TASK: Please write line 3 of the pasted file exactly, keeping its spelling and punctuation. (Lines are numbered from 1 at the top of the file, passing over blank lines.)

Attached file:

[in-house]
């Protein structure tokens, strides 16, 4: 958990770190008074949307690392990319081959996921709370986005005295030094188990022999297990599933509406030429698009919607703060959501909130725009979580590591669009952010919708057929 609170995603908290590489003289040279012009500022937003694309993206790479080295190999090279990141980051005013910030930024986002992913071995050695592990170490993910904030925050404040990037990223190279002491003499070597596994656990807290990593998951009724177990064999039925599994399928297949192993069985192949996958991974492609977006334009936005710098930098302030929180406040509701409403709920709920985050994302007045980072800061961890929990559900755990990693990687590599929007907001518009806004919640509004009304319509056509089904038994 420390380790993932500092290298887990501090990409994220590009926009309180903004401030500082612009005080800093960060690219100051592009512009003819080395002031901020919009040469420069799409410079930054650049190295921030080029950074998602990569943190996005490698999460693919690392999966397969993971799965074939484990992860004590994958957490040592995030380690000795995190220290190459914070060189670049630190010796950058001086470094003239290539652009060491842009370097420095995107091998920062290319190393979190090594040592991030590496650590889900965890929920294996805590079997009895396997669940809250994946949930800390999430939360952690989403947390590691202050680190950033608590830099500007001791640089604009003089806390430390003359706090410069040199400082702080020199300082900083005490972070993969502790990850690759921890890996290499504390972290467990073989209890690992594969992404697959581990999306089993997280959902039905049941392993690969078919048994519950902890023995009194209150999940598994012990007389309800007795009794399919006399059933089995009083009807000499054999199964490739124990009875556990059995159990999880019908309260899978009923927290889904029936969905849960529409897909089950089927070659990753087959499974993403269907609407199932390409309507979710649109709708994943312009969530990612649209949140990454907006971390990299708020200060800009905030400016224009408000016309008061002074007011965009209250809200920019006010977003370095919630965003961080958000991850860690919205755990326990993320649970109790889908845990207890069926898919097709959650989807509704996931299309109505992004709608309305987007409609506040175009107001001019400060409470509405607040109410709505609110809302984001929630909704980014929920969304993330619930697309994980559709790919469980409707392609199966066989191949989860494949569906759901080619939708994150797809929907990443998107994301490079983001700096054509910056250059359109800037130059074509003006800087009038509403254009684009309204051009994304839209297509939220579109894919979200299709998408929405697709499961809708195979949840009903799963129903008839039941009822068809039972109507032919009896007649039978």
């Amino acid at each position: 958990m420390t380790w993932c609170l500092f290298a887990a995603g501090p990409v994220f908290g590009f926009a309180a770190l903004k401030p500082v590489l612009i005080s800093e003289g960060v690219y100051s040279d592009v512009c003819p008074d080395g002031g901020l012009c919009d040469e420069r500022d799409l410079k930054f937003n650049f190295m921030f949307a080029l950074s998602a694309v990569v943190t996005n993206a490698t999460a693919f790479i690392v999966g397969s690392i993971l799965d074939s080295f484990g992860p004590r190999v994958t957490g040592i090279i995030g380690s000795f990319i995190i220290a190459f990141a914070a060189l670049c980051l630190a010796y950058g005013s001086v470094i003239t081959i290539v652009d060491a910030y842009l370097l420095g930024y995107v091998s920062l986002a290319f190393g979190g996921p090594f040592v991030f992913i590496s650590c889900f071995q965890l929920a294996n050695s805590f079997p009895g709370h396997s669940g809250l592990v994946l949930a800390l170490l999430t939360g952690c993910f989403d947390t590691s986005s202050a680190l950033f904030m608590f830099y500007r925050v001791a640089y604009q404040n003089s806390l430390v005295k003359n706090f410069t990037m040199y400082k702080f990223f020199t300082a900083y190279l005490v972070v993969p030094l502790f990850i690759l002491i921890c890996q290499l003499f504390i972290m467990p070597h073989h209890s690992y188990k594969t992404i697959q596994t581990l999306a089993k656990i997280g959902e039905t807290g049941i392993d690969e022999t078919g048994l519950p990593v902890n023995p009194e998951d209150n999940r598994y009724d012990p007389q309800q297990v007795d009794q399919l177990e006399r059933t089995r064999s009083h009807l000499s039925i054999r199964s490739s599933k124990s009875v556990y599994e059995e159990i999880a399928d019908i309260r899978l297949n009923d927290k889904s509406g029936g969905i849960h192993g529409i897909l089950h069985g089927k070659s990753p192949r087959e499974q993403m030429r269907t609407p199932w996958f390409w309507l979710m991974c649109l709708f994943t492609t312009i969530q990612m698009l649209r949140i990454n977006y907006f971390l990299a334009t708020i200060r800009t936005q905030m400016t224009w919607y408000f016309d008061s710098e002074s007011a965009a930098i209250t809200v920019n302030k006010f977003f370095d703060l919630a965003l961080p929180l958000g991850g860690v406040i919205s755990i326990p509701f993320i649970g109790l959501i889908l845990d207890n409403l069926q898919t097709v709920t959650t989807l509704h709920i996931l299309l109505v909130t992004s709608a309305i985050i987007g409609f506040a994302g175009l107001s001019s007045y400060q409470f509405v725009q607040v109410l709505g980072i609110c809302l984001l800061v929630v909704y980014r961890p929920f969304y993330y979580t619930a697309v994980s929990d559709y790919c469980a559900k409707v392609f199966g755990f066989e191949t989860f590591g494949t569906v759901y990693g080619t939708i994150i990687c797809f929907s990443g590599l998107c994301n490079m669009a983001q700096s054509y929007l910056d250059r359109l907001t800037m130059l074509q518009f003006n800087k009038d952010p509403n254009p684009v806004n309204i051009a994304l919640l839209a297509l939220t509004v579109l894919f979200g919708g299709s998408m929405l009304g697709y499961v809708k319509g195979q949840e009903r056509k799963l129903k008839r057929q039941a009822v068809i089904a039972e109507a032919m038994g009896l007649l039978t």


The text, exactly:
């Amino acid at each position: 958990m420390t380790w993932c609170l500092f290298a887990a995603g501090p990409v994220f908290g590009f926009a309180a770190l903004k401030p500082v590489l612009i005080s800093e003289g960060v690219y100051s040279d592009v512009c003819p008074d080395g002031g901020l012009c919009d040469e420069r500022d799409l410079k930054f937003n650049f190295m921030f949307a080029l950074s998602a694309v990569v943190t996005n993206a490698t999460a693919f790479i690392v999966g397969s690392i993971l799965d074939s080295f484990g992860p004590r190999v994958t957490g040592i090279i995030g380690s000795f990319i995190i220290a190459f990141a914070a060189l670049c980051l630190a010796y950058g005013s001086v470094i003239t081959i290539v652009d060491a910030y842009l370097l420095g930024y995107v091998s920062l986002a290319f190393g979190g996921p090594f040592v991030f992913i590496s650590c889900f071995q965890l929920a294996n050695s805590f079997p009895g709370h396997s669940g809250l592990v994946l949930a800390l170490l999430t939360g952690c993910f989403d947390t590691s986005s202050a680190l950033f904030m608590f830099y500007r925050v001791a640089y604009q404040n003089s806390l430390v005295k003359n706090f410069t990037m040199y400082k702080f990223f020199t300082a900083y190279l005490v972070v993969p030094l502790f990850i690759l002491i921890c890996q290499l003499f504390i972290m467990p070597h073989h209890s690992y188990k594969t992404i697959q596994t581990l999306a089993k656990i997280g959902e039905t807290g049941i392993d690969e022999t078919g048994l519950p990593v902890n023995p009194e998951d209150n999940r598994y009724d012990p007389q309800q297990v007795d009794q399919l177990e006399r059933t089995r064999s009083h009807l000499s039925i054999r199964s490739s599933k124990s009875v556990y599994e059995e159990i999880a399928d019908i309260r899978l297949n009923d927290k889904s509406g029936g969905i849960h192993g529409i897909l089950h069985g089927k070659s990753p192949r087959e499974q993403m030429r269907t609407p199932w996958f390409w309507l979710m991974c649109l709708f994943t492609t312009i969530q990612m698009l649209r949140i990454n977006y907006f971390l990299a334009t708020i200060r800009t936005q905030m400016t224009w919607y408000f016309d008061s710098e002074s007011a965009a930098i209250t809200v920019n302030k006010f977003f370095d703060l919630a965003l961080p929180l958000g991850g860690v406040i919205s755990i326990p509701f993320i649970g109790l959501i889908l845990d207890n409403l069926q898919t097709v709920t959650t989807l509704h709920i996931l299309l109505v909130t992004s709608a309305i985050i987007g409609f506040a994302g175009l107001s001019s007045y400060q409470f509405v725009q607040v109410l709505g980072i609110c809302l984001l800061v929630v909704y980014r961890p929920f969304y993330y979580t619930a697309v994980s929990d559709y790919c469980a559900k409707v392609f199966g755990f066989e191949t989860f590591g494949t569906v759901y990693g080619t939708i994150i990687c797809f929907s990443g590599l998107c994301n490079m669009a983001q700096s054509y929007l910056d250059r359109l907001t800037m130059l074509q518009f003006n800087k009038d952010p509403n254009p684009v806004n309204i051009a994304l919640l839209a297509l939220t509004v579109l894919f979200g919708g299709s998408m929405l009304g697709y499961v809708k319509g195979q949840e009903r056509k799963l129903k008839r057929q039941a009822v068809i089904a039972e109507a032919m038994g009896l007649l039978t």